Fifty years ago this week four members of the Grateful Dead appeared at the San Francisco Hall of Justice to face sentencing from Judge Neubarth in Superior Court on marijuana charges. From the news photographs we have in the OpenSFHistory collection, the band was pretty sanguine about their fate.
Grateful Dead and friends in the hallway of the Hall of Justice, 850 Bryant, after sentencing for their marijuana bust. Ron ‘Pigpen’ McKernan, attorney Brian Rohan, Robert Matthews, manager Rock Scully, and Bob Weir, June 24, 1968. (wnp28.2450.jpg; courtesy of a private collector.)
The previous October, San Francisco police had raided 710 Ashbury Street, the 13-room Haight Ashbury mansion that the Dead made home, and discovered, no doubt to their shock and surprise, that marijuana was being used by occupants. Today, young professionals line up on Friday evenings to buy cannabis-infused lemon tea cakes from dispensaries that share design aesthetics with boutique olive oil stores and high-end hair stylists. But in 1968 just being in a house where someone smoked pot was a crime.
Rock Scully, the band’s manager, and Robert “Knobs” Matthews, the audio engineer, pleaded guilty to charges of maintaining a residence where marijuana was used. Ron “Pigpen” McKernan (singer and organist) and guitarist Bob Weir pleaded guilty for being present. Fines of $100-$200 were given and all were placed on probation for one year.
Skully, described by the San Francisco Chronicle as “the long-haired group’s long-haired business manager,” very wisely leaned in to the publicity the sentencing offered. He revealed to the assembled press in the hallway that the Grateful Dead (called a “hard-rock band” by the Chronicle) would release its second album the following month, and were looking into taking over the Carousel Ballroom for a Fourth of July concert with Jefferson Airplane, Quicksilver Messenger Service, and Steve Miller.1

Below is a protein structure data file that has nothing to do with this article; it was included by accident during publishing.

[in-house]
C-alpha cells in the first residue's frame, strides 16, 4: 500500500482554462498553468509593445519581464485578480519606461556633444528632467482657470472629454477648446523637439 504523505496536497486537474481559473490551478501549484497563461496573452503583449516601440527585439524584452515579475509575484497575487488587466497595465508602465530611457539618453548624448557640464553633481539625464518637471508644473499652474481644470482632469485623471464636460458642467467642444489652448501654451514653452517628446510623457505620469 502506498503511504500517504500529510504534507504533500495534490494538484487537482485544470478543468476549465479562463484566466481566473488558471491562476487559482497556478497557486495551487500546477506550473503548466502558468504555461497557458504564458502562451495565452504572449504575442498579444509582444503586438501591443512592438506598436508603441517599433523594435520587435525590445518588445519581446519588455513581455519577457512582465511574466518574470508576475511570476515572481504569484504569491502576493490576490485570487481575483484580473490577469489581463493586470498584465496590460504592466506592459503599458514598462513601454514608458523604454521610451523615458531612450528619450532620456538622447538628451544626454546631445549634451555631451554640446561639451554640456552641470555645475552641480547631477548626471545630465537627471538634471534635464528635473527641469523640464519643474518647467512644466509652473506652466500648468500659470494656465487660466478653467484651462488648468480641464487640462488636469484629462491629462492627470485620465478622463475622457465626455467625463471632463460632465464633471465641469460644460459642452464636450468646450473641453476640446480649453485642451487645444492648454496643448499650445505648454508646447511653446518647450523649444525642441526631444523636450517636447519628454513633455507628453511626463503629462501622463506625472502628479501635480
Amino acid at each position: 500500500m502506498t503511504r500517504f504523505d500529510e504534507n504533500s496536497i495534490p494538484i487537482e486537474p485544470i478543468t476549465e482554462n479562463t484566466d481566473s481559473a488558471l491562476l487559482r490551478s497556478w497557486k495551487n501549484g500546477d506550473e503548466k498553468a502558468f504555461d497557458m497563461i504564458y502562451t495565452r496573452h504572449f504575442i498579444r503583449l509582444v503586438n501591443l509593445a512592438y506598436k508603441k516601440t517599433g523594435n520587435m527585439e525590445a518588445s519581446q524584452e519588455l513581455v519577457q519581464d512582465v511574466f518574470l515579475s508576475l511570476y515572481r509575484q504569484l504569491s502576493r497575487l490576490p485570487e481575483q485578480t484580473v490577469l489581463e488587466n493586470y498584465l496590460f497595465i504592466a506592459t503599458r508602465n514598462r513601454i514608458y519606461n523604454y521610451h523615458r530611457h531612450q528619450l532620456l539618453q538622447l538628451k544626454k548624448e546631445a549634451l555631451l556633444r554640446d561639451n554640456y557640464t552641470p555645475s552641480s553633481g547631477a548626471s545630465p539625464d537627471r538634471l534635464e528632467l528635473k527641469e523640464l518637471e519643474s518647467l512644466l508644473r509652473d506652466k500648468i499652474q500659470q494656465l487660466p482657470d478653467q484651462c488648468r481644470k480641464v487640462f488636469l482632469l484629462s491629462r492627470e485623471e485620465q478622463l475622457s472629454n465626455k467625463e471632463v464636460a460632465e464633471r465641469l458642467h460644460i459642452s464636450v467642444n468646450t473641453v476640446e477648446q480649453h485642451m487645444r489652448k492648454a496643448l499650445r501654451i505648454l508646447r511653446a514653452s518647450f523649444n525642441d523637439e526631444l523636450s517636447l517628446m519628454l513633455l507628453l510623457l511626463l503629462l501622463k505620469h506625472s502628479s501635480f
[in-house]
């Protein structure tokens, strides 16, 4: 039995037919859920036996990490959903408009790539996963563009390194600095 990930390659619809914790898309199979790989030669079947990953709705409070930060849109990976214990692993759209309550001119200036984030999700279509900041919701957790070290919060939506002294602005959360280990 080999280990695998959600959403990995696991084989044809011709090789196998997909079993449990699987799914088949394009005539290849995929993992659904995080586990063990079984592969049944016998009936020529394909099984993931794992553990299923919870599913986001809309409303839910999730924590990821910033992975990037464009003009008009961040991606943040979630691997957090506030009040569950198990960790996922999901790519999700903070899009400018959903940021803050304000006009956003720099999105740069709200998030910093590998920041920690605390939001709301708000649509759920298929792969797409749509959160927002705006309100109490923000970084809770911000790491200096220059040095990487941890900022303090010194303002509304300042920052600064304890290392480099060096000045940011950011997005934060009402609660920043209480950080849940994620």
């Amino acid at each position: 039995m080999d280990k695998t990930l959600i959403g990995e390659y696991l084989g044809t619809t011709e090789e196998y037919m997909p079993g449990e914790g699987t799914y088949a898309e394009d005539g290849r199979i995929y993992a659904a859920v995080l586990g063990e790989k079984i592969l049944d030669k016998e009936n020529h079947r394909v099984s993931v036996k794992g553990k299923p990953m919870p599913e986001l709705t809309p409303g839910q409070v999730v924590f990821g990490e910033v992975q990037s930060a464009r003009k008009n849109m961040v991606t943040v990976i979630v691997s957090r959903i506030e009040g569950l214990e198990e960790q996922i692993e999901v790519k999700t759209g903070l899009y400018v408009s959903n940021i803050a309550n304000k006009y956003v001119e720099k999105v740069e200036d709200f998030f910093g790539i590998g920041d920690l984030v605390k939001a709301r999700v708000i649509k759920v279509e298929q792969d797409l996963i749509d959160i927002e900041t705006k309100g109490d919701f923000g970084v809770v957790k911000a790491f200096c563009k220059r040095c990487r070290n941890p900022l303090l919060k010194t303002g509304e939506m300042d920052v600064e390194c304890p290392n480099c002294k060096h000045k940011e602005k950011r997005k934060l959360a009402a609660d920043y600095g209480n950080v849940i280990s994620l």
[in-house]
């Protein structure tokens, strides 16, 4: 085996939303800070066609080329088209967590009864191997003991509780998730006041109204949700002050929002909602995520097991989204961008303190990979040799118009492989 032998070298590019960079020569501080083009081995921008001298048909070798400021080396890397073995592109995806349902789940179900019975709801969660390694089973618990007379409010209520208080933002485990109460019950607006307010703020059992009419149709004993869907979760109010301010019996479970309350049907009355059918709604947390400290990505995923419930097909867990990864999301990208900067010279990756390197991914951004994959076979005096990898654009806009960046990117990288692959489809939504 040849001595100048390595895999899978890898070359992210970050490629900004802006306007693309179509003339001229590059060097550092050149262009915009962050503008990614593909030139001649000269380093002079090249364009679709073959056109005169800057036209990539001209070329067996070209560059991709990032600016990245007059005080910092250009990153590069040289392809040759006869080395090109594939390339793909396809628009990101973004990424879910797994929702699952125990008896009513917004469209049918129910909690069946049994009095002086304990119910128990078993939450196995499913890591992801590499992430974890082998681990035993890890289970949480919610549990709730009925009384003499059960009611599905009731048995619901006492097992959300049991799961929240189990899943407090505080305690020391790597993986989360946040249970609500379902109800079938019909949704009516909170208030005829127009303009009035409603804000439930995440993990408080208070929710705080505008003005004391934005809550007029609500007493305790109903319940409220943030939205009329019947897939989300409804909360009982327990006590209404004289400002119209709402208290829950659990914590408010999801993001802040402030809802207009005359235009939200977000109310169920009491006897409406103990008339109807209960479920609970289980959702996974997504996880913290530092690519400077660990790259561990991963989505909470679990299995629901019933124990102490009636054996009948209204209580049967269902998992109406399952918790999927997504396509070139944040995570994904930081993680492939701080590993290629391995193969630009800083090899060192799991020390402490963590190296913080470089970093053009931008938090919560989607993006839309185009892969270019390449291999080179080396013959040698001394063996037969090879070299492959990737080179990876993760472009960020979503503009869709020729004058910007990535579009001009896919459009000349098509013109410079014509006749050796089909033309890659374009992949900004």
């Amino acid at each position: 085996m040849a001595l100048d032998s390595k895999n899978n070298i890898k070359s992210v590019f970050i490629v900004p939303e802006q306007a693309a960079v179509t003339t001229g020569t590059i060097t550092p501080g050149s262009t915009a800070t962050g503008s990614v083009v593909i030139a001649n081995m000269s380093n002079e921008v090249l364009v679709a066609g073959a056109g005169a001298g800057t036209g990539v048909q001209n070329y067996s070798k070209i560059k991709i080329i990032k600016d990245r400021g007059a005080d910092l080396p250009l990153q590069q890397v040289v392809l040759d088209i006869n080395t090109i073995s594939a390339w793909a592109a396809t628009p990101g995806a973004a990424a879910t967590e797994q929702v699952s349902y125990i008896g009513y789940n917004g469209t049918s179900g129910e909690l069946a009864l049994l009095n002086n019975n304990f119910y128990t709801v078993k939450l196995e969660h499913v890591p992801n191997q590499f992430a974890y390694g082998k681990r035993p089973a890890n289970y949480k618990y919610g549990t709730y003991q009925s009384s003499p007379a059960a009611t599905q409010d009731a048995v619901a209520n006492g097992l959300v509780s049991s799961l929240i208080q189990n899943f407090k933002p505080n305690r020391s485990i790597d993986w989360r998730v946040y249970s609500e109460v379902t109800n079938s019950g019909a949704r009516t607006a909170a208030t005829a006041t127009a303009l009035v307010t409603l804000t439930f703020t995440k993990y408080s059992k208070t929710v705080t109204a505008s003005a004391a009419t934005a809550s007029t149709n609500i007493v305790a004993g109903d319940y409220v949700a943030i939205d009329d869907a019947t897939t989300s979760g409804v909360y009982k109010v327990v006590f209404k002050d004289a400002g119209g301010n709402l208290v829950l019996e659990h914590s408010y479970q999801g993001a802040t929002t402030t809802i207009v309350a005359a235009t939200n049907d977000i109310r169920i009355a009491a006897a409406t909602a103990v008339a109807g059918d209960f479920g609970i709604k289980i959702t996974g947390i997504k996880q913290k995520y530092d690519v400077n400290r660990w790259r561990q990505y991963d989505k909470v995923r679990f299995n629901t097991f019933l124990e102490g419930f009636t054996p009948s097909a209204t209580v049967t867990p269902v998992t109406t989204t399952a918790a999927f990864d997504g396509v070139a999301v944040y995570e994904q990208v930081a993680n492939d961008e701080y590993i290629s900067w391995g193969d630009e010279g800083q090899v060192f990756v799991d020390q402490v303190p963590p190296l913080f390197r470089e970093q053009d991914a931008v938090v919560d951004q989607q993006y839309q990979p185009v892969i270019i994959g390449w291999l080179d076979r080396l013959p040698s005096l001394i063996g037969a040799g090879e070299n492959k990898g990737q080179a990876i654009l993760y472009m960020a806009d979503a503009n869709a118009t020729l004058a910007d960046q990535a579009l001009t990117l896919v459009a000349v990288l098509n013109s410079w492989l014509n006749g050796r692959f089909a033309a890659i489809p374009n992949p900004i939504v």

Other news photos in the OpenSFHistory collection reveal how long the journey to decriminalize marijuana has been. On September 6, 1964, a handful of demonstrators met in Union Square to continue a series of Sunday marches advocating for legalization.
Union Square used to be the place to get attention for anything: stop nuclear testing, bring the Beatles to San Francisco, elect Richard Nixon president… The parade in these photos is a small affair with young people carrying a few signs and handing out flyers to pensioners sitting on benches.
One of the leaders is a photogenic 22-year-old poet named Chet Helms, who would go on to fame as a music promoter and counter-culture organizer in the Haight Ashbury. Here Helms is before his owlish eyeglasses and big beard of the hippie days. He wears a rakish mustache and goatee over a skinny tie. A suit coat hangs loosely on his thin frame.
Photographer Fran Ortiz captures Helms politely handing out flyers and engaged in a public debate with the Rev. Mrs. Naomi Annette. The 68-year-old woman, bible in hand, hectored the marijuana advocates every Sunday, perhaps less irked by their cause than their treading on her turf as a Union Square “freelance evangelist.”2
Annette’s frequent complaint that the nation was corrupt with sin switched to a pun about the country “going to pot.” She warned the group: “Your children will be outlaws and idiots.”
“We’re already outlaws,” a bearded young man retorted.3